When politicians aim to be re-elected, they create and vote for bills to create employment. The average man and the politician ignore an important rule of economics. Production is the purpose of employment. Employing 5,000 people to build an embassy in Baghdad does not increase American wealth.
Lowering taxes and eliminating regulation, on the other hand, would enable businesses to increase capital investment. The more capital a business invests, the more productive are its workers. And the more productive the workers, the more valuable they are to business. Thus, on the market, their real wages will be bid up. But unlike make-work government jobs, the increase in wages comes from an increase in real wealth, and is not simply redistributed away from hapless taxpayers.
It is of utmost importance to recognize that production is the end goal and employment is merely a means. Employment is worse than pointless if it consumes more than it produces.
But the politician and the average man want to see instant results. To increase his chance for re-election, the politician wants to show the working man how quickly he can help him. Thus the bill that he introduces will be for creation of employment — not through expansion of the private sector but by expansion of the government.
In the process, the private sector — the one that ultimately creates society's wealth by being productive — gets smaller and smaller.
It is worth noting that many big corporations should not be classified with the private sector because of their unusual treatment. They often achieve their size due to favors exchanged between their headquarters and political leaders. This explains why many large corporations have shifted to thinking of the government, and not the people, as their main customer. And it is due to this strong relationship between the two that working for a big corporation is often analogous to working for the government.
The warning signs for the Western world are all around us. Debt has become the addiction of once-great nations. The creation of fiat money — without limits or restrictions — to service debt, to finance wars, and to support (and stimulate) excessive consumption can destroy whole economies.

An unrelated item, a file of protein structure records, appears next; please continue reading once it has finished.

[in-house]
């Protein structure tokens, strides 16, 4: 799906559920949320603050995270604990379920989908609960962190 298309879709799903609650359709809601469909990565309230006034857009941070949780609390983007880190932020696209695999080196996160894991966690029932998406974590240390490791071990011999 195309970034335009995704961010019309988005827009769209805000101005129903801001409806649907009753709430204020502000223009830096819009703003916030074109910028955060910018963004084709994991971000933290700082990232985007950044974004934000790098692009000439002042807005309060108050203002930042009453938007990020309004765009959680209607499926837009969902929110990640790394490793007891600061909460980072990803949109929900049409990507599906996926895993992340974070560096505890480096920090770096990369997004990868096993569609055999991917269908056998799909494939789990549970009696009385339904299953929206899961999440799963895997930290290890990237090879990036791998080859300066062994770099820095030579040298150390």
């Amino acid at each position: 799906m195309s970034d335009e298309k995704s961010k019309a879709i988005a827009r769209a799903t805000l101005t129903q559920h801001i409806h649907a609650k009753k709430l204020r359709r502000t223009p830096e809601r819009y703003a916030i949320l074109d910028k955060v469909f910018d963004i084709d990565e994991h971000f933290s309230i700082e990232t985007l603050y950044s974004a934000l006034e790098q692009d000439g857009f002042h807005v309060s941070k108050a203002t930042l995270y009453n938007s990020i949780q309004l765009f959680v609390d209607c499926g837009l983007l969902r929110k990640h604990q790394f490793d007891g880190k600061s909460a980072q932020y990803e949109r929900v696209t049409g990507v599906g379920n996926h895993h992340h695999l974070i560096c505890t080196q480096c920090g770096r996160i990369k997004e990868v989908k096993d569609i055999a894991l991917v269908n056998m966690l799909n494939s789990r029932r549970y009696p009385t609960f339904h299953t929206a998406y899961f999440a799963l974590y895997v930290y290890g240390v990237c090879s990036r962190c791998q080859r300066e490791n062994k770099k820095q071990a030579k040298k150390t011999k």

Unemployment is a natural economic reaction. Small- and medium-sized businesses — which represent the private productive sector of the economy — will disappear, displaced by the ever-swelling public sector.
For those not lucky enough to find a government job, even more drastic government aid will be sought. Unemployment, food stamps, and other governments "benefits" will make individuals all the more dependent on, and beholden to, the government.
Piece by piece, in an obscure fashion, we move ever closer to fascism. In such a system — where the majority of people depend on a government or government-tied corporations — individual freedom and respect for private property will cease to exist. History proves that no country, no matter how great and powerful it once was, is immune from devolving into such a system.
It is obvious that any nation that fully grasps the dangers of fascism should take the necessary measures to prevent such economic and social catastrophe. Reversing a trend that's been dominant for decades is a difficult task; many would even claim it is impossible[product:0]
It starts, most importantly, with acknowledgment of the danger, and with this generation's taking responsibility for it. The size of the government must be reduced to make room for private business to recover. Governments must recognize that the enormous public debts that exist today cannot be repaid. Why create new debt to pay for old debt? This is bad debt; it produces nothing but even more debt — and the destruction of the currency.
Speaking of money, to avoid their complete economic destruction these nations must rediscover the fundamentals of sound money — money backed by specie and a full-reserve banking system.
These, of course, are just the beginning steps that represent but a small fraction of the sacrifice that a nation and its people must make to avoid the threat of a fascist society. Most importantly, it is easy to forget that freedom is not free. And it is every individual's responsibility to work hard to keep it. Because once it is lost, we may never have it back.